Seeing as how warnings are basically the non-binding resolutions of the criminal justice system, I'd say that the agency has no requirement to keep them or destroy them at any set time. More than likely it will stay on your record for a few years, maybe 7. Might be permanent. You can call them up and ask.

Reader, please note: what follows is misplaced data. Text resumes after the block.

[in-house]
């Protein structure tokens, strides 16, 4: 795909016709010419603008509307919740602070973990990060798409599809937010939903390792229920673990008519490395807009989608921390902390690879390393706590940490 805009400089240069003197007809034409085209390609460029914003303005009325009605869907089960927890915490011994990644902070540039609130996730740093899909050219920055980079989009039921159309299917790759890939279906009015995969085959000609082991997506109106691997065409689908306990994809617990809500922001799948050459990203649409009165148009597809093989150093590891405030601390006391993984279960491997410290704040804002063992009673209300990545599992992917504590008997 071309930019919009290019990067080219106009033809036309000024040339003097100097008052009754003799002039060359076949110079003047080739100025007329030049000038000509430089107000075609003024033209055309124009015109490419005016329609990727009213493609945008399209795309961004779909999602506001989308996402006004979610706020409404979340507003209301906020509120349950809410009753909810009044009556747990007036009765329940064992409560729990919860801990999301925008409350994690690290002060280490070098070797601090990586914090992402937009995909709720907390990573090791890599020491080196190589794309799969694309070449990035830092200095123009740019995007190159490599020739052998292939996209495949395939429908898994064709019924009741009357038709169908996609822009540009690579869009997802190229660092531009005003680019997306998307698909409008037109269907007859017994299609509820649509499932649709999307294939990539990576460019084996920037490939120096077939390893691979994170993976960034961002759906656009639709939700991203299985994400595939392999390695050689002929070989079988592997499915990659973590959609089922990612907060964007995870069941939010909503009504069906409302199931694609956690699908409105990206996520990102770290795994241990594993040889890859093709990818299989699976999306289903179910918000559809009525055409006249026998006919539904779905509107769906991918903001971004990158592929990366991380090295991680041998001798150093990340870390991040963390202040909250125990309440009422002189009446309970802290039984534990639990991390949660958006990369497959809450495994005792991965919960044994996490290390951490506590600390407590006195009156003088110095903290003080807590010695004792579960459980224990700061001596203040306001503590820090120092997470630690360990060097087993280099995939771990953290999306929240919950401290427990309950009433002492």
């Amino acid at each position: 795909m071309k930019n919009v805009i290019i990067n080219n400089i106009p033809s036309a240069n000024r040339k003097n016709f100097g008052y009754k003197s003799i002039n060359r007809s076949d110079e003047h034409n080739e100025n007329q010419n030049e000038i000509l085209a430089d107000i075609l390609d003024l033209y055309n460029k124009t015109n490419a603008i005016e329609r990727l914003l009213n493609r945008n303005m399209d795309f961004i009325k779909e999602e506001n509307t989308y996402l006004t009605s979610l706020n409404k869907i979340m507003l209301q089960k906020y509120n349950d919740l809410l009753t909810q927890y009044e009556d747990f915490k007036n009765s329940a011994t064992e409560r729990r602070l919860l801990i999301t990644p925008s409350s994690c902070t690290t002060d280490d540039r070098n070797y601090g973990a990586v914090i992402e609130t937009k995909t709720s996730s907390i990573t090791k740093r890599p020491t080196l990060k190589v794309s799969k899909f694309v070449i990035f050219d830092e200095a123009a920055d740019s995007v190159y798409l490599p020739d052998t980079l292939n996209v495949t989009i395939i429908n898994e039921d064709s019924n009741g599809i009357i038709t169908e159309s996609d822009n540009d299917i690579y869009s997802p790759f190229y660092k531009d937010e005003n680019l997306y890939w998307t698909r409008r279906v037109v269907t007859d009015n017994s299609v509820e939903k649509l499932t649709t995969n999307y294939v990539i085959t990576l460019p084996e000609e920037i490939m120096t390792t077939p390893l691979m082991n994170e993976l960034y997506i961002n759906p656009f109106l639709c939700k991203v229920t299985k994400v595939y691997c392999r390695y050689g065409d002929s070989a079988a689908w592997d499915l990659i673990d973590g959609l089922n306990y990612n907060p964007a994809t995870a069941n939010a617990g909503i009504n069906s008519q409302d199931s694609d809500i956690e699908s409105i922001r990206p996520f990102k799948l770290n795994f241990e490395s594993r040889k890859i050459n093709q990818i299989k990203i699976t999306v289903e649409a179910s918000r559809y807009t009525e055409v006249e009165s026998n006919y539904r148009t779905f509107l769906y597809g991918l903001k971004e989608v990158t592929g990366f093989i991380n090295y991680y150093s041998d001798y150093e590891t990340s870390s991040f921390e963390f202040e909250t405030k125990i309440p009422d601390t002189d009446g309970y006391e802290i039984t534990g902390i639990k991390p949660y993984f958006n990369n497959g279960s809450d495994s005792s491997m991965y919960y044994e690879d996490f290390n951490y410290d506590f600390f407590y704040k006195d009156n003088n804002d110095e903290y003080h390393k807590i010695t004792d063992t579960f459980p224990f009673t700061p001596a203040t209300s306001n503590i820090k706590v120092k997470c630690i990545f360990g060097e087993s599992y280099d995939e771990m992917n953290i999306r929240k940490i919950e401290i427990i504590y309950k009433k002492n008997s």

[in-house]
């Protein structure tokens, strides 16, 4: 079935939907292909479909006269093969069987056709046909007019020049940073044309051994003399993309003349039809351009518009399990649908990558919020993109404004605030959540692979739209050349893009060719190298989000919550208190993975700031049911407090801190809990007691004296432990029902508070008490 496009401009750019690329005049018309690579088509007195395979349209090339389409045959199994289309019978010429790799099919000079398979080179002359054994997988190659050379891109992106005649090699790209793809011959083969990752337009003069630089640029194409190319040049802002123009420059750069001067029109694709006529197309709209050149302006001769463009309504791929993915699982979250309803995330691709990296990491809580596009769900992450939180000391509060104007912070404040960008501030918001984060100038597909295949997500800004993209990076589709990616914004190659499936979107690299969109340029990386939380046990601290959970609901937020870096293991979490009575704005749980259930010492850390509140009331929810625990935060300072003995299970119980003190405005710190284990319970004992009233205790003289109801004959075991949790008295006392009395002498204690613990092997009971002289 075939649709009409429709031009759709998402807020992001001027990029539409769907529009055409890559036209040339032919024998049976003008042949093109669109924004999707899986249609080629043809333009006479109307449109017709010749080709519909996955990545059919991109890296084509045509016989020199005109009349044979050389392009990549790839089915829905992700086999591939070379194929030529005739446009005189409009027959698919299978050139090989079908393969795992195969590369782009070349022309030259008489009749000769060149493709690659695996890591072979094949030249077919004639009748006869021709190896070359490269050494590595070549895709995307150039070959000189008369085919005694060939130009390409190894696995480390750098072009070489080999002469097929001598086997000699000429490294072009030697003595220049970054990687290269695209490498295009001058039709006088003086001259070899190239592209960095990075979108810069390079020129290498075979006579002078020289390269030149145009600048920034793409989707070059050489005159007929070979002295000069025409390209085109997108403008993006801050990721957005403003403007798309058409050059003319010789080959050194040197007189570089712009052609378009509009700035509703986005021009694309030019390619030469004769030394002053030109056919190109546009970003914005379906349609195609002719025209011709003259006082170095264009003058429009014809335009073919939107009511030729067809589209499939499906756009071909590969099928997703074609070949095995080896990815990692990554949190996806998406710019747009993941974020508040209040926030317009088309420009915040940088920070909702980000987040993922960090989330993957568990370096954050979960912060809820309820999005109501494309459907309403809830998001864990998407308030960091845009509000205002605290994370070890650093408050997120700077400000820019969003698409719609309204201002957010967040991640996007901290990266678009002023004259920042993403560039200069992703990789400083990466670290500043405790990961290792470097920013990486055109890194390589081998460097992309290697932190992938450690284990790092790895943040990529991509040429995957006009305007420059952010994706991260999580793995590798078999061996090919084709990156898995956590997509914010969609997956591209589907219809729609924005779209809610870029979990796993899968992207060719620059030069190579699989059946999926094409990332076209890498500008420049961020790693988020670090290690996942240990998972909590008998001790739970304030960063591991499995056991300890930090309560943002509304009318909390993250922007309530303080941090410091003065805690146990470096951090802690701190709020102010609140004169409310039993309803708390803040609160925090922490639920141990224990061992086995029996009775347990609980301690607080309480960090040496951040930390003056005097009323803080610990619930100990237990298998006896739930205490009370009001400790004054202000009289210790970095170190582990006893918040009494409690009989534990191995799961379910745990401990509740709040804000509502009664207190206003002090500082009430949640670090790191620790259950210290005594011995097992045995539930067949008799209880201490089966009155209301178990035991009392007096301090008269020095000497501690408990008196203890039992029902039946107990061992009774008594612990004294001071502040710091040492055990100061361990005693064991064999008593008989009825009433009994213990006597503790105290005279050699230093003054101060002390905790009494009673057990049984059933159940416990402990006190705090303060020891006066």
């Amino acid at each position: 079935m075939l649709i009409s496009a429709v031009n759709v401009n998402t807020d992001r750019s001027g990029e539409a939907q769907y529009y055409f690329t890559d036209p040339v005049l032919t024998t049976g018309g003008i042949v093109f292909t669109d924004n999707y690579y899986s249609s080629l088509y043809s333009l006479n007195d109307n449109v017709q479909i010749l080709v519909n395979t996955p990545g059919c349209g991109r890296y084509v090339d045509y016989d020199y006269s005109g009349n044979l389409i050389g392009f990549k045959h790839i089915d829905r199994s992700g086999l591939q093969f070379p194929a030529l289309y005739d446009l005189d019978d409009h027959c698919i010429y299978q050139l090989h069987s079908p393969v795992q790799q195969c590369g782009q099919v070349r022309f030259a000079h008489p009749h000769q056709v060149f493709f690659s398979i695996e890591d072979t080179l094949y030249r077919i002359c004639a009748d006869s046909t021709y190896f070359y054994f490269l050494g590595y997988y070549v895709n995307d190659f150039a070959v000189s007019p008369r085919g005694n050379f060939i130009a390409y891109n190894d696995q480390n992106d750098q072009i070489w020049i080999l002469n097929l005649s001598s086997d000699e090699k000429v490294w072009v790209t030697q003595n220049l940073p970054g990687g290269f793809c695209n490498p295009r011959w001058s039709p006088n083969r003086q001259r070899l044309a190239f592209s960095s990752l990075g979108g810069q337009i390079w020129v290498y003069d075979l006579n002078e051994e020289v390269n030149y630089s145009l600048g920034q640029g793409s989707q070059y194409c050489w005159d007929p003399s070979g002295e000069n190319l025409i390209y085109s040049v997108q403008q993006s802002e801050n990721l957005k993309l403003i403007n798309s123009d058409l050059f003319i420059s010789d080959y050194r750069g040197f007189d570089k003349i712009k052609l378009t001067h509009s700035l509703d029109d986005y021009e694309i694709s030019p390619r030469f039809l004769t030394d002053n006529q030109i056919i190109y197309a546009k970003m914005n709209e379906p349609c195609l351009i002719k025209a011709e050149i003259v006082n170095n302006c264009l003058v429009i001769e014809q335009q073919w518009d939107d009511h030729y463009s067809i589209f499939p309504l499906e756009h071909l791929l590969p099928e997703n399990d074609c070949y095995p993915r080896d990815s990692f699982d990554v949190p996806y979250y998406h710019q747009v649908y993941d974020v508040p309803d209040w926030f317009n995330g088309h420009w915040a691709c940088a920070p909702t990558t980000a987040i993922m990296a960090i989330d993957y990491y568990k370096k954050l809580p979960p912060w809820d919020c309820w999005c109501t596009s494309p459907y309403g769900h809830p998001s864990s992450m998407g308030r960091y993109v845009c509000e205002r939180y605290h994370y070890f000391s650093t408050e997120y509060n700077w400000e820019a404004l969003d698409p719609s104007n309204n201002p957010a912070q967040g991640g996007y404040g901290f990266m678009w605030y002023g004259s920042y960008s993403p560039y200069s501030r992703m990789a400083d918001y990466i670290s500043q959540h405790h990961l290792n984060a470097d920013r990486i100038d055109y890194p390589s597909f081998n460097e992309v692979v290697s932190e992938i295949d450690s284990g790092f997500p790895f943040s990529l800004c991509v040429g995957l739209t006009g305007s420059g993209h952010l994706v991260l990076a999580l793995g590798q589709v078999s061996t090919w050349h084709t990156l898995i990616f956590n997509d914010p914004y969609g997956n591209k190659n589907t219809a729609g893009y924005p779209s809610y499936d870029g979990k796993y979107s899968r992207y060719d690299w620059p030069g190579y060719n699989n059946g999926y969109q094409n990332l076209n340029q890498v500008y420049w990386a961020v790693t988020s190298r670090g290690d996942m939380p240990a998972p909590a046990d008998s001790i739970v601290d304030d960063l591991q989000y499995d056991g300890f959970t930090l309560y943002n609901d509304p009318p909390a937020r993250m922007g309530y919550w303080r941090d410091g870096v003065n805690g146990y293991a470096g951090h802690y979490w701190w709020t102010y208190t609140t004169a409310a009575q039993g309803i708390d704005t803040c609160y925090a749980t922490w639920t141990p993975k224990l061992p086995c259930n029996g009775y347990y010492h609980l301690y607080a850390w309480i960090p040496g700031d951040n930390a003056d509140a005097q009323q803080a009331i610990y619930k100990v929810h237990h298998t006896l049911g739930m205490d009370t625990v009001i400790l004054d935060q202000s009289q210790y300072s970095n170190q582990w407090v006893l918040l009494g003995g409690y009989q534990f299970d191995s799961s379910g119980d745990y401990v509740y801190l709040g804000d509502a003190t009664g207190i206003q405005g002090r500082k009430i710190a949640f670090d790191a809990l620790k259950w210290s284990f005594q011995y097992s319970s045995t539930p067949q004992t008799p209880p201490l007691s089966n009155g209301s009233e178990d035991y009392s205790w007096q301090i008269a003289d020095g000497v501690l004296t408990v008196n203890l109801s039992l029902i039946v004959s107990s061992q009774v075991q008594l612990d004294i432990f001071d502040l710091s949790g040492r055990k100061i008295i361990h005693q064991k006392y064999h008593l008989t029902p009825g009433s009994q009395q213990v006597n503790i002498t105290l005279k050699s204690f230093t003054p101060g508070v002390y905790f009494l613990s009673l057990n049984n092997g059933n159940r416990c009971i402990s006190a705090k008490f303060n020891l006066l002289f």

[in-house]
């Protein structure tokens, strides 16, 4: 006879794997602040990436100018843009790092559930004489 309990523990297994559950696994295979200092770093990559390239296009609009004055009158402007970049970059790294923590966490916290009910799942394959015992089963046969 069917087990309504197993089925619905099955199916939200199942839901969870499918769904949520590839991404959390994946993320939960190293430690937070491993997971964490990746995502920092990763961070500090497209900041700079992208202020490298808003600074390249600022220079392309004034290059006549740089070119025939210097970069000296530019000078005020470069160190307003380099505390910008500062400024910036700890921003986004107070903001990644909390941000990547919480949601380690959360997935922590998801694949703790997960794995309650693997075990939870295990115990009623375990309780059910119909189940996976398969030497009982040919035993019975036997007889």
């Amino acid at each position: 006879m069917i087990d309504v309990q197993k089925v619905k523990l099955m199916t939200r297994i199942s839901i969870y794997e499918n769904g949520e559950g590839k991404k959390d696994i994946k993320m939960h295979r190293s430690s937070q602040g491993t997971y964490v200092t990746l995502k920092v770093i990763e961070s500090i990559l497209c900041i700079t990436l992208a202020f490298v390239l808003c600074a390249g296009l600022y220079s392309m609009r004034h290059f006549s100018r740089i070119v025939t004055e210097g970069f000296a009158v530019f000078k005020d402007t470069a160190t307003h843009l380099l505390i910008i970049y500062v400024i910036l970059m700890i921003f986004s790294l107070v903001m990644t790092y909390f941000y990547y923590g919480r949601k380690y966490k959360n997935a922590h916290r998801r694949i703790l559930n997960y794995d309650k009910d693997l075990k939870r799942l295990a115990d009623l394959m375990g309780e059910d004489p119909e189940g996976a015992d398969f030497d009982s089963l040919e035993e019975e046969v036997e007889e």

One interesting thing to do is to request a record of all contacts you've had with the state patrol/sheriff's office/local police/etc. They're obligated to turn over just about everything they have on you, and you can do it anonymously. You can do it in person, through the mail, or over the phone. It'll show all your car accidents, things you reported, and things you were suspected of or arrested for. It's public record, anytime someone does a legitimate background check, it's one of the things that gets pulled.